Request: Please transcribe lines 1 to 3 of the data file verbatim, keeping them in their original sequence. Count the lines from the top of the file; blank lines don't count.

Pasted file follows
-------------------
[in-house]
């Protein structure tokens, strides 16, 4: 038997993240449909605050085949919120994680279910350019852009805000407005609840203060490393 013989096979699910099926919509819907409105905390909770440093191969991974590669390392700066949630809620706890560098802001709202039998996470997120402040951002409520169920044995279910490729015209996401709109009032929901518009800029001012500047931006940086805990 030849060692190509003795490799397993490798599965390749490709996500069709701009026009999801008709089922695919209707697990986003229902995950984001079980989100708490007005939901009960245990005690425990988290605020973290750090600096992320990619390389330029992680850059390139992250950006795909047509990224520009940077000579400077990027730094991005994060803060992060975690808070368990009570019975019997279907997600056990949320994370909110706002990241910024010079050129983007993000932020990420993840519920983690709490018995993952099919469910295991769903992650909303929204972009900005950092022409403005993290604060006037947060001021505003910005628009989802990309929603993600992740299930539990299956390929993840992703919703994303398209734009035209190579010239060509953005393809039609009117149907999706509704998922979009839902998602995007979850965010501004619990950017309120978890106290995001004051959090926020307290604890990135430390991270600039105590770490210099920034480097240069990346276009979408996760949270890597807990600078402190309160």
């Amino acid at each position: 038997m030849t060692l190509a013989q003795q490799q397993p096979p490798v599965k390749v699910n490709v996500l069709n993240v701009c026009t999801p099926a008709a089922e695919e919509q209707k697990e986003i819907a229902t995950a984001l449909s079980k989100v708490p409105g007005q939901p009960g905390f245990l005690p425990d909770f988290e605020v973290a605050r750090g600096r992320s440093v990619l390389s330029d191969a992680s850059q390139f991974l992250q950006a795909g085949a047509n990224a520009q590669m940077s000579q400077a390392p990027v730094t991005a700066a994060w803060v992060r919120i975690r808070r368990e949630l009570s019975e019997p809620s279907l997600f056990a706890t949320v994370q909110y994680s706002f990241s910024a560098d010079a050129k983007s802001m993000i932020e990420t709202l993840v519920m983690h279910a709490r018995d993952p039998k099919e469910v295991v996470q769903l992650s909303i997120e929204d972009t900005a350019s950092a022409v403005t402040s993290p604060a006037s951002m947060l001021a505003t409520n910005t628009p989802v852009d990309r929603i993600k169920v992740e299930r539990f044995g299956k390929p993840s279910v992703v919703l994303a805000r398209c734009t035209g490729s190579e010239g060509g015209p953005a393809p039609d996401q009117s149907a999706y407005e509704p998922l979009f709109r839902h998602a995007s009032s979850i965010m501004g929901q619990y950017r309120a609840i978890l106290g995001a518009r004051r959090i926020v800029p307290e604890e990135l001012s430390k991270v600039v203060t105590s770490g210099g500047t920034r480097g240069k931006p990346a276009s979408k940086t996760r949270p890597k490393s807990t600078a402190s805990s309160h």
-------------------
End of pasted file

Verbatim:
[in-house]
């Protein structure tokens, strides 16, 4: 038997993240449909605050085949919120994680279910350019852009805000407005609840203060490393 013989096979699910099926919509819907409105905390909770440093191969991974590669390392700066949630809620706890560098802001709202039998996470997120402040951002409520169920044995279910490729015209996401709109009032929901518009800029001012500047931006940086805990 030849060692190509003795490799397993490798599965390749490709996500069709701009026009999801008709089922695919209707697990986003229902995950984001079980989100708490007005939901009960245990005690425990988290605020973290750090600096992320990619390389330029992680850059390139992250950006795909047509990224520009940077000579400077990027730094991005994060803060992060975690808070368990009570019975019997279907997600056990949320994370909110706002990241910024010079050129983007993000932020990420993840519920983690709490018995993952099919469910295991769903992650909303929204972009900005950092022409403005993290604060006037947060001021505003910005628009989802990309929603993600992740299930539990299956390929993840992703919703994303398209734009035209190579010239060509953005393809039609009117149907999706509704998922979009839902998602995007979850965010501004619990950017309120978890106290995001004051959090926020307290604890990135430390991270600039105590770490210099920034480097240069990346276009979408996760949270890597807990600078402190309160």
């Amino acid at each position: 038997m030849t060692l190509a013989q003795q490799q397993p096979p490798v599965k390749v699910n490709v996500l069709n993240v701009c026009t999801p099926a008709a089922e695919e919509q209707k697990e986003i819907a229902t995950a984001l449909s079980k989100v708490p409105g007005q939901p009960g905390f245990l005690p425990d909770f988290e605020v973290a605050r750090g600096r992320s440093v990619l390389s330029d191969a992680s850059q390139f991974l992250q950006a795909g085949a047509n990224a520009q590669m940077s000579q400077a390392p990027v730094t991005a700066a994060w803060v992060r919120i975690r808070r368990e949630l009570s019975e019997p809620s279907l997600f056990a706890t949320v994370q909110y994680s706002f990241s910024a560098d010079a050129k983007s802001m993000i932020e990420t709202l993840v519920m983690h279910a709490r018995d993952p039998k099919e469910v295991v996470q769903l992650s909303i997120e929204d972009t900005a350019s950092a022409v403005t402040s993290p604060a006037s951002m947060l001021a505003t409520n910005t628009p989802v852009d990309r929603i993600k169920v992740e299930r539990f044995g299956k390929p993840s279910v992703v919703l994303a805000r398209c734009t035209g490729s190579e010239g060509g015209p953005a393809p039609d996401q009117s149907a999706y407005e509704p998922l979009f709109r839902h998602a995007s009032s979850i965010m501004g929901q619990y950017r309120a609840i978890l106290g995001a518009r004051r959090i926020v800029p307290e604890e990135l001012s430390k991270v600039v203060t105590s770490g210099g500047t920034r480097g240069k931006p990346a276009s979408k940086t996760r949270p890597k490393s807990t600078a402190s805990s309160h």